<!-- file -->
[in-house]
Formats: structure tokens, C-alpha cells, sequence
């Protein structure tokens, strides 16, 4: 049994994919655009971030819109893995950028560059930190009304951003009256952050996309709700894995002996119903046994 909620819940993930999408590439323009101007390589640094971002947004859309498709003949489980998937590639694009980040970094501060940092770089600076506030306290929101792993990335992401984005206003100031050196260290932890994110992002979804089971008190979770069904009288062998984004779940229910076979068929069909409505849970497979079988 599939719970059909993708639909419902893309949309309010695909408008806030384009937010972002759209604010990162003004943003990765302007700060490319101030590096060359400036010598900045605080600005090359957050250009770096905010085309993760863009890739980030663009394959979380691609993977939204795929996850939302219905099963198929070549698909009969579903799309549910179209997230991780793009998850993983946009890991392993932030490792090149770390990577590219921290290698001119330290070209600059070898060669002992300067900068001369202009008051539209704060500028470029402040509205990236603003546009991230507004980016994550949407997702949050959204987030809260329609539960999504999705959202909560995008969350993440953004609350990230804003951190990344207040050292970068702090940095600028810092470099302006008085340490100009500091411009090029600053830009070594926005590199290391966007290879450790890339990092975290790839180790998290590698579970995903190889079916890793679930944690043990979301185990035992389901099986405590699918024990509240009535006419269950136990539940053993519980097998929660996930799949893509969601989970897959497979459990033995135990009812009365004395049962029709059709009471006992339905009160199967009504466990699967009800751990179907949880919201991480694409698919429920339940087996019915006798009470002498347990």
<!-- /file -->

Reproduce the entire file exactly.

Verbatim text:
[in-house]
Formats: structure tokens, C-alpha cells, sequence
């Protein structure tokens, strides 16, 4: 049994994919655009971030819109893995950028560059930190009304951003009256952050996309709700894995002996119903046994 909620819940993930999408590439323009101007390589640094971002947004859309498709003949489980998937590639694009980040970094501060940092770089600076506030306290929101792993990335992401984005206003100031050196260290932890994110992002979804089971008190979770069904009288062998984004779940229910076979068929069909409505849970497979079988 599939719970059909993708639909419902893309949309309010695909408008806030384009937010972002759209604010990162003004943003990765302007700060490319101030590096060359400036010598900045605080600005090359957050250009770096905010085309993760863009890739980030663009394959979380691609993977939204795929996850939302219905099963198929070549698909009969579903799309549910179209997230991780793009998850993983946009890991392993932030490792090149770390990577590219921290290698001119330290070209600059070898060669002992300067900068001369202009008051539209704060500028470029402040509205990236603003546009991230507004980016994550949407997702949050959204987030809260329609539960999504999705959202909560995008969350993440953004609350990230804003951190990344207040050292970068702090940095600028810092470099302006008085340490100009500091411009090029600053830009070594926005590199290391966007290879450790890339990092975290790839180790998290590698579970995903190889079916890793679930944690043990979301185990035992389901099986405590699918024990509240009535006419269950136990539940053993519980097998929660996930799949893509969601989970897959497979459990033995135990009812009365004395049962029709059709009471006992339905009160199967009504466990699967009800751990179907949880919201991480694409698919429920339940087996019915006798009470002498347990």